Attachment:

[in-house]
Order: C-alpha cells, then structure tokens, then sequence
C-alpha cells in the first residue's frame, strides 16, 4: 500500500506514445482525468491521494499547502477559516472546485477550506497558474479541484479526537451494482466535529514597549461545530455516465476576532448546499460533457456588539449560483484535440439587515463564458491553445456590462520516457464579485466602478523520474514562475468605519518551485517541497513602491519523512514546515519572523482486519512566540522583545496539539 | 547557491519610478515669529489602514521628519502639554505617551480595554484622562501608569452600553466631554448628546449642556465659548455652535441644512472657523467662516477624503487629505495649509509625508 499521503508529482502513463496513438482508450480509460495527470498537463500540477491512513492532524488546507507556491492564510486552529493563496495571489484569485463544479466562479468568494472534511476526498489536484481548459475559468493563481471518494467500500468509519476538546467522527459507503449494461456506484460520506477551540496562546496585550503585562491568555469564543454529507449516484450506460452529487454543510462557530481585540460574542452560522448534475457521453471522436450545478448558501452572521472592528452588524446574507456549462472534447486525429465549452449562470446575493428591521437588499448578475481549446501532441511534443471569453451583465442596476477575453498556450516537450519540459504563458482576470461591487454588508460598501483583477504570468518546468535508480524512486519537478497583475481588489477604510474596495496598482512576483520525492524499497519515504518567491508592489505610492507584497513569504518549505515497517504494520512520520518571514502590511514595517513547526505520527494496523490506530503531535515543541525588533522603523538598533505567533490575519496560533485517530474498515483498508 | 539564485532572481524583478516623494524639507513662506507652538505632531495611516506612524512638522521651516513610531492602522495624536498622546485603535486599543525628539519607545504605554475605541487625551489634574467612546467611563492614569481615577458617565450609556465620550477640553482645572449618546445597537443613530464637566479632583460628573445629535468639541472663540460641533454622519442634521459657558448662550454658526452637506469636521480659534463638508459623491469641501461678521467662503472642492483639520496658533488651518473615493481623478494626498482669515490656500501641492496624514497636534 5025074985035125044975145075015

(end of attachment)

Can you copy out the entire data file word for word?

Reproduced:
[in-house]
Order: C-alpha cells, then structure tokens, then sequence
C-alpha cells in the first residue's frame, strides 16, 4: 500500500506514445482525468491521494499547502477559516472546485477550506497558474479541484479526537451494482466535529514597549461545530455516465476576532448546499460533457456588539449560483484535440439587515463564458491553445456590462520516457464579485466602478523520474514562475468605519518551485517541497513602491519523512514546515519572523482486519512566540522583545496539539 | 547557491519610478515669529489602514521628519502639554505617551480595554484622562501608569452600553466631554448628546449642556465659548455652535441644512472657523467662516477624503487629505495649509509625508 499521503508529482502513463496513438482508450480509460495527470498537463500540477491512513492532524488546507507556491492564510486552529493563496495571489484569485463544479466562479468568494472534511476526498489536484481548459475559468493563481471518494467500500468509519476538546467522527459507503449494461456506484460520506477551540496562546496585550503585562491568555469564543454529507449516484450506460452529487454543510462557530481585540460574542452560522448534475457521453471522436450545478448558501452572521472592528452588524446574507456549462472534447486525429465549452449562470446575493428591521437588499448578475481549446501532441511534443471569453451583465442596476477575453498556450516537450519540459504563458482576470461591487454588508460598501483583477504570468518546468535508480524512486519537478497583475481588489477604510474596495496598482512576483520525492524499497519515504518567491508592489505610492507584497513569504518549505515497517504494520512520520518571514502590511514595517513547526505520527494496523490506530503531535515543541525588533522603523538598533505567533490575519496560533485517530474498515483498508 | 539564485532572481524583478516623494524639507513662506507652538505632531495611516506612524512638522521651516513610531492602522495624536498622546485603535486599543525628539519607545504605554475605541487625551489634574467612546467611563492614569481615577458617565450609556465620550477640553482645572449618546445597537443613530464637566479632583460628573445629535468639541472663540460641533454622519442634521459657558448662550454658526452637506469636521480659534463638508459623491469641501461678521467662503472642492483639520496658533488651518473615493481623478494626498482669515490656500501641492496624514497636534 5025074985035125044975145075015